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Stock Screening and Ranking

Stock Screening and Ranking . Dr. Ludwig B. Chincarini, CFA Professor/Consultant/Entrepeneur Georgetown University November 28, 2006. Your Company Logo Here. I. Introduction.

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Stock Screening and Ranking

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  1. Stock Screening and Ranking Dr. Ludwig B. Chincarini, CFA Professor/Consultant/Entrepeneur Georgetown University November 28, 2006 Your Company Logo Here

  2. I. Introduction • Material in this section based upon my new book entitled Quantitative Equity Portfolio Management by McGraw-Hill. • Available on Amazon or Barnes & Noble for $47.00. A 658 page book that serves as a great reference for experienced professionals and a great intro book for novices to the field.

  3. I. Introduction Praise on this book given by: • Stephen Ross, Father of APT and Binomial Option Pricing Model • Eric Rosenfeld, found of LTCM and JWM • David Blitzer, Chairman of S&P Index Committee • Dan DiBartolomeo, CEO of Northfield • Mark Holowesko, CEO of Hedge Fund

  4. I. Introduction • We will discuss Chapter 5. • Stock Screening and Ranking • A common practice among professionals as well as novices for a variety of reasons in constructing a portfolio of equities.

  5. I. Introduction Outline for the presentation II. Sequential screening III. Famous Sequential Screens IV. Simultaneous Screening & the Z-score V. The Z-score and Expected Return VI. The Z-score and Multifactor Alpha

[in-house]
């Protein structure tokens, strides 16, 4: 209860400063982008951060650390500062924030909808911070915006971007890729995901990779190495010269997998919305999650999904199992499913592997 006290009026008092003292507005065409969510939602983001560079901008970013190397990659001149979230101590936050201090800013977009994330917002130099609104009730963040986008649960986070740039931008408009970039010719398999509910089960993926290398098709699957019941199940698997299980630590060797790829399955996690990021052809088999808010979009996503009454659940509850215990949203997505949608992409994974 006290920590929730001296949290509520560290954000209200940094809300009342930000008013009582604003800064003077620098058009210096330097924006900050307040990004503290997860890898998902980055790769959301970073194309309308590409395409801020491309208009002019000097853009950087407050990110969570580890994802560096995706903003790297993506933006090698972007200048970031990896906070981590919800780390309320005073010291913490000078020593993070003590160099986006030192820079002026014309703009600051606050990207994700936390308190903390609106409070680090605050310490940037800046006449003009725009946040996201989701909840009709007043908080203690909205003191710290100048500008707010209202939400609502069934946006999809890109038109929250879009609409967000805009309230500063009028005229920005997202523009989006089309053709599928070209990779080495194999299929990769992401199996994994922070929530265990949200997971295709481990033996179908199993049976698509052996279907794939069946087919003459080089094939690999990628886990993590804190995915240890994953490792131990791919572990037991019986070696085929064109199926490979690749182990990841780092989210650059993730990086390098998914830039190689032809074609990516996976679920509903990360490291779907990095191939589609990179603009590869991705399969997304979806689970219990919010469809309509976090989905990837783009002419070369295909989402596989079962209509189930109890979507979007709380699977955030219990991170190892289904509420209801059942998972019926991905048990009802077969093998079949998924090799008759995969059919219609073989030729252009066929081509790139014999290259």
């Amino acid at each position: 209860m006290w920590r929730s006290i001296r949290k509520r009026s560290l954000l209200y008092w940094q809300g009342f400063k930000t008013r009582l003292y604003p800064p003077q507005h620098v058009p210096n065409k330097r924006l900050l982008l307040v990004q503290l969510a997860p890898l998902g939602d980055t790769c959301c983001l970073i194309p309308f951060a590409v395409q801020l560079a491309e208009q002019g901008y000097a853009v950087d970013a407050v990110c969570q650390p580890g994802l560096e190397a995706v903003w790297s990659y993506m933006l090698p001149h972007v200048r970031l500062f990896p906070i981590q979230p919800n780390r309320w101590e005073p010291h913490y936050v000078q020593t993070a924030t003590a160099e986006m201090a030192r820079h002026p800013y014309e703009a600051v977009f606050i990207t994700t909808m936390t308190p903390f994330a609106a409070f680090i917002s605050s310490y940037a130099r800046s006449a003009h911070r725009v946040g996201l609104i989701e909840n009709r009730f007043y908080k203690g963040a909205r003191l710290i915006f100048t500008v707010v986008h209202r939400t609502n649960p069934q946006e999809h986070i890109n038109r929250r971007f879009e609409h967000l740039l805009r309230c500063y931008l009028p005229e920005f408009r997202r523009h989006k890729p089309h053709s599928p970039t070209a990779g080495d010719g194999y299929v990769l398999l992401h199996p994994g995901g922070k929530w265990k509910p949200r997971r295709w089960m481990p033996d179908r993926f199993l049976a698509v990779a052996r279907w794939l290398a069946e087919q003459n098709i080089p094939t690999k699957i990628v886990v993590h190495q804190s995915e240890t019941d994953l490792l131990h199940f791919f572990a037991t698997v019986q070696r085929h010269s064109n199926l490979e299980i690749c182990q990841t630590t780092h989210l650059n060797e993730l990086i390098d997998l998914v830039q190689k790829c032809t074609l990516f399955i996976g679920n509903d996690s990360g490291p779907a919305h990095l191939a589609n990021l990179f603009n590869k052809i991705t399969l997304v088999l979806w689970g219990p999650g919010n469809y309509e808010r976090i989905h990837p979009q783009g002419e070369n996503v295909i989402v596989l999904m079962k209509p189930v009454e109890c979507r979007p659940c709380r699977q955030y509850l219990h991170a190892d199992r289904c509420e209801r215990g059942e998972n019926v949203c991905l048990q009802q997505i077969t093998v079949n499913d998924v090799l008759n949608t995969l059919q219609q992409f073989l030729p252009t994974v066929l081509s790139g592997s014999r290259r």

6. II. Sequential Screening • The process of ranking stocks by some stock-specific attribute. • If high values are “good”, then choose a group of stocks with the high value for a portfolio. • Sometimes, more than one screen will be done, thus, the process continues.

  7. II. Sequential Screening Good screens should be: • Easy to automate and replicate • Reflect essential beliefs • Should be ordered to relative importance of factors (discussed in Chapter 4 of book)

  8. II. Sequential Screening Example: • PM believes high profit margin and low P/B important for portfolio. • Step 1: Rank by profit margin, select top 30% • Step 2: Rank remaining by P/B and select lowest 30%. • S&P 500 universe, December 2003

  9. II. Sequential Screening Example:

  10. III. Famous Sequential Screens • The strategies of famous portfolio managers can be converted to screens to some extent. • The chapter contains many well-known screens. For this webcast, we will focus on the Templeton screen based upon the value/growth strategies of Sir John Templeton.

  11. III. Famous Sequential Screens • Sir John Templeton founded the Templeton mutual fund family. His approach was a “value” approach that attempted to find bargains internationally as well as domestically. • Although he was more of a qualitative manager, we can convert some of his ideas into quantitative screens.

  12. III. Famous Sequential Screens

  13. III. Famous Sequential Screens

  14. III. Famous Sequential Screens

  15. III. Famous Sequential Screens • Strategy Performance

  16. III. Famous Sequential Screens • Many other potential screens described in the book like Miller and Buffett to pure quantitative screens, like Earnings Revision and Analyst Upgrades. • The key is that these are baseline screens. A portfolio manager or analyst can fine tune them towards their investment philosophy and testing.

  17. IV. Simultaneous Screening • Sequential screens have a few drawbacks. • Simultaneous screens are more useful. -Need to standardize factors so they can be combined. -The Z-score is particularly useful.

  18. IV. Simultaneous Screening The Z-Score • Standardizes factor exposures across stocks. • Example: Stock AIG P/B = 2.56 Mean P/B=4.54 SD(P/B) = 8.03. Z-score = -0.247